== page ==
The following is a list of useful scholarship on the teaching of writing, with a word or two on each.

Bahls, Patrick. Student Writing in the Quantitative Disciplines: A Guide for College Faculty. San Francisco, Josey-Bass: 2012.

The first two chapters address the role of writing in a course, chapter three covers how to respond to and assess student writing, and chapters four and five give numerous examples of informal and formal writing assignments.  Though the title says it is for the ‘quantitative disciplines,’ the assignments Bahls offers could easily be adapted across the campus.

Bartholomae, David. Writing on the Margins: Essays on Composition and Teaching. Boston: Bedford / St. Martins, 2005.

This book collects essays from the leading figure in composition theory.  Bartholomae addresses the relationship between the student and the academy, and what it means to learn to write within that fraught space.

Bean, John C. Engaging Ideas: The Professor’s Guide to Integrating Writing, Critical Thinking, and Active Learning into the Classroom. 2nd ed. San Francisco: Josey-Bass, 2011.

Bean shows the relationship between writing and thinking, and he offers guidance on designing problem-based assignments, teaching students to be critical thinkers, and responding to their writing.  He also includes chapters on teaching reading and using small groups effectively.

Glenn, Cheryl, and Melissa A. Goldthwaite. The St. Martin’s Guide to Teaching Writing. 7th ed. Boston: Bedford / St. Martin’s, 2014.

This book is guided by three principles: that writing is an art that can be taught and learned, that students learn to write through trial and error, and that composition theory should turn into useful classroom practice.

Graff, Gerald, and Cathy Birkenstein. They Say / I Say: The Moves that Matter in Academic Writing. 3rd ed. New York: W. W. Norton & Co., 2014.

The best-selling textbook in Composition, They Say / I Say offers sentence templates to teach students to write as academics do.

Gottschalk, Katherine, and Keith Hjortshoj. The Elements of Teaching Writing: A Resource for Instructors of All Disciplines. Boston: Bedford / St. Martins, 2004.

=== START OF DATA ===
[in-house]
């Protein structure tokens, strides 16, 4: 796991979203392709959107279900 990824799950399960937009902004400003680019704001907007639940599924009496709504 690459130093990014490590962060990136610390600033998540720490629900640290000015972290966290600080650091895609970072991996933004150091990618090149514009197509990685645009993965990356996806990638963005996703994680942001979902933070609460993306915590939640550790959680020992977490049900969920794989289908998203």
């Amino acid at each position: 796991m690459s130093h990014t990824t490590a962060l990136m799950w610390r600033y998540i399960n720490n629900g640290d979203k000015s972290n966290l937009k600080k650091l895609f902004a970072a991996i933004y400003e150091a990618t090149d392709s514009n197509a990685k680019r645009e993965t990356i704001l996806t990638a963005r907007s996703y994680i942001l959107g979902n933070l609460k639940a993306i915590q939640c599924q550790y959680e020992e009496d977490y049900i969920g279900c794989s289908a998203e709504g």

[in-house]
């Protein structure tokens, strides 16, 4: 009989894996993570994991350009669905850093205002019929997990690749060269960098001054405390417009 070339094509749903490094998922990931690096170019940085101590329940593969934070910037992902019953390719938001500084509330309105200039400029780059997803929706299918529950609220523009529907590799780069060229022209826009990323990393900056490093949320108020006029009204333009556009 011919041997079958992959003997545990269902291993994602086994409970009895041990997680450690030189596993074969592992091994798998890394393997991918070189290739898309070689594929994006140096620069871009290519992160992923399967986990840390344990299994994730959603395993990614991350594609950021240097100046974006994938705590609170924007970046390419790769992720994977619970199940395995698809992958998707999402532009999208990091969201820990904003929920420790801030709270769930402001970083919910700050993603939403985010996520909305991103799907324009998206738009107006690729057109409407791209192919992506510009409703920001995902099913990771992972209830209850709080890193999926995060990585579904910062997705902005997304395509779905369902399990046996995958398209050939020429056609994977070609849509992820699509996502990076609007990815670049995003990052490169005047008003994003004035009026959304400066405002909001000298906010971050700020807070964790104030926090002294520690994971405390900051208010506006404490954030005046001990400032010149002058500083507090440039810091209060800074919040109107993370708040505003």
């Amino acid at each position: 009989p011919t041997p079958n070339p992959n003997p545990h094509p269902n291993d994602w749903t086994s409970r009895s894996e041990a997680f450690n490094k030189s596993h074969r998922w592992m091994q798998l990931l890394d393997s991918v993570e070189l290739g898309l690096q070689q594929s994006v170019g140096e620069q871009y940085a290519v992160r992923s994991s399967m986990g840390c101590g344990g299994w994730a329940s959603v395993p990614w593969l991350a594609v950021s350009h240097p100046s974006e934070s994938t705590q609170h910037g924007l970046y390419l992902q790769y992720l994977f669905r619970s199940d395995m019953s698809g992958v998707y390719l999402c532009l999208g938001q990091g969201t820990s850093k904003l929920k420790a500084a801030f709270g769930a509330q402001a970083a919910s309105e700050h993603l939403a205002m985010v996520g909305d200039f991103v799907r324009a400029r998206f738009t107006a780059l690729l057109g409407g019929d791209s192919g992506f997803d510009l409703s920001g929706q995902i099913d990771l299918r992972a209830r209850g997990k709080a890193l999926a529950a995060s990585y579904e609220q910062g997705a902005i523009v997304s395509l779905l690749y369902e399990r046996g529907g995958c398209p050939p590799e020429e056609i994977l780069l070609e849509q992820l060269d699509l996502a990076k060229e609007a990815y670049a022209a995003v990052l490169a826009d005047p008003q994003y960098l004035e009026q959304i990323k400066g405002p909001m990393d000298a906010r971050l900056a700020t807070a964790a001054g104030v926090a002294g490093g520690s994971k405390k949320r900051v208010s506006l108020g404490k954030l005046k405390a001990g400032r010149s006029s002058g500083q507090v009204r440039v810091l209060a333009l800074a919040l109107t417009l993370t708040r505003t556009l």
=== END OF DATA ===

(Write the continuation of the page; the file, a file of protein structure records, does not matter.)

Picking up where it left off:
Gottschalk and Hjortshoj guide writing teachers through designing a course, designing an assignment sequence, responding to student writing, using informal writing in class, teaching the sentence, and teaching the research paper, among other things.  The book suggests methods to integrate writing into a variety of courses taught across campus.

Hayot, Eric. The Elements of Academic Style: Writing for the Humanities. New York: Columbia UP, 2014.

Hayot addresses what it means to write in the humanities, devoting chapters to paragraph structure, sentence-level style, footnotes, pacing, transitions, metalanguage, titles and subtitles, citations, oral presentations, jargon, and on and on.

Hedengren, Beth Finch. A TA’s Guide to Teaching Writing in All Disciplines. Boston: Bedford / St. Martin’s, 2004.

Although aimed at TAs, this book offers useful guidance to faculty as well, offering many practical suggestions on conferencing with students, in-class workshops, responding to student writing, evaluating student writing, and dealing with plagiarism.

Lindemann, Erika. A Rhetoric for Writing Teachers. 4th ed. New York: Oxford UP, 2001.

This book is aimed primarily at English teachers, but Lindemann’s insights on the rhetorical situation and the writing process, as well as on practical concerns like syllabus and assignment design, are relevant to writing teachers across campus.

White, Edward M. Assigning, Responding, Evaluating: A Writing Teacher’s Guide. 4th ed. Boston: Bedford / St. Martin’s, 2007.

White, a leading figure in assessment, offers guidance on helping students do well on writing assignments–that is, what writing teachers can do to set students up to succeed when they write–, responding to student writing, and evaluating that writing.  He also covers the benefits of Portfolios as an assessment method.

Zawacki, Terry Myers, and Paul M. Rogers. Writing across the Curriculum: A Critical Sourcebook. Boston: Bedford / St. Martin’s 2012.

This book collects articles from leading figures in Composition writing on what it means, and how, to teach writing across the curriculum.  Zawacki and Rogers devote chapters to the history of writing across the curriculum, what it looks like in practice, how to research it, how it might expand even further across campus, and how such programs and courses and curricula might be assessed.